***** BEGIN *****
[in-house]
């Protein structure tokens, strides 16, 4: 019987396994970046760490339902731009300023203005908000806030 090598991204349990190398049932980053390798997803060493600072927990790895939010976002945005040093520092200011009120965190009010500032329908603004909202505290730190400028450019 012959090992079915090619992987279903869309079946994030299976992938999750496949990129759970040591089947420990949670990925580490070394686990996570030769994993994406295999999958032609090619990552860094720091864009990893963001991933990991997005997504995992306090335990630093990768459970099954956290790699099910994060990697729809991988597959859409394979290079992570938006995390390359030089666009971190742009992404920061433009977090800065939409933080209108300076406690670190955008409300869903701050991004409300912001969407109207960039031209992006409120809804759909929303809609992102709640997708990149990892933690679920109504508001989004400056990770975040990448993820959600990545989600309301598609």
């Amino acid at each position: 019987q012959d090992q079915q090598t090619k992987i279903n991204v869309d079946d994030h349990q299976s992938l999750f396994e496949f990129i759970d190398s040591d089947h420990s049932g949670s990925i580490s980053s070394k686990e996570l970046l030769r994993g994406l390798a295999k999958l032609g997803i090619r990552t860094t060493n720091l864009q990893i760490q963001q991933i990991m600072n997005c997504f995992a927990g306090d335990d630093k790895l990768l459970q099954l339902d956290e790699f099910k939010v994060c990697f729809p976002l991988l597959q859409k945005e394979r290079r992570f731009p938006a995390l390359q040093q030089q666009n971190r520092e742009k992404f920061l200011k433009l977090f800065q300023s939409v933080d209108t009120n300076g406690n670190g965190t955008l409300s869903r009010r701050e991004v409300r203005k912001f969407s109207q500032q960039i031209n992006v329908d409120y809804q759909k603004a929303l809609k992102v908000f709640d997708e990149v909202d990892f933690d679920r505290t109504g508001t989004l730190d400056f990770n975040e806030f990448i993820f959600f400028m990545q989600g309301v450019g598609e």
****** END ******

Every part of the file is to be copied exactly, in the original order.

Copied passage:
[in-house]
């Protein structure tokens, strides 16, 4: 019987396994970046760490339902731009300023203005908000806030 090598991204349990190398049932980053390798997803060493600072927990790895939010976002945005040093520092200011009120965190009010500032329908603004909202505290730190400028450019 012959090992079915090619992987279903869309079946994030299976992938999750496949990129759970040591089947420990949670990925580490070394686990996570030769994993994406295999999958032609090619990552860094720091864009990893963001991933990991997005997504995992306090335990630093990768459970099954956290790699099910994060990697729809991988597959859409394979290079992570938006995390390359030089666009971190742009992404920061433009977090800065939409933080209108300076406690670190955008409300869903701050991004409300912001969407109207960039031209992006409120809804759909929303809609992102709640997708990149990892933690679920109504508001989004400056990770975040990448993820959600990545989600309301598609």
């Amino acid at each position: 019987q012959d090992q079915q090598t090619k992987i279903n991204v869309d079946d994030h349990q299976s992938l999750f396994e496949f990129i759970d190398s040591d089947h420990s049932g949670s990925i580490s980053s070394k686990e996570l970046l030769r994993g994406l390798a295999k999958l032609g997803i090619r990552t860094t060493n720091l864009q990893i760490q963001q991933i990991m600072n997005c997504f995992a927990g306090d335990d630093k790895l990768l459970q099954l339902d956290e790699f099910k939010v994060c990697f729809p976002l991988l597959q859409k945005e394979r290079r992570f731009p938006a995390l390359q040093q030089q666009n971190r520092e742009k992404f920061l200011k433009l977090f800065q300023s939409v933080d209108t009120n300076g406690n670190g965190t955008l409300s869903r009010r701050e991004v409300r203005k912001f969407s109207q500032q960039i031209n992006v329908d409120y809804q759909k603004a929303l809609k992102v908000f709640d997708e990149v909202d990892f933690d679920r505290t109504g508001t989004l730190d400056f990770n975040e806030f990448i993820f959600f400028m990545q989600g309301v450019g598609e």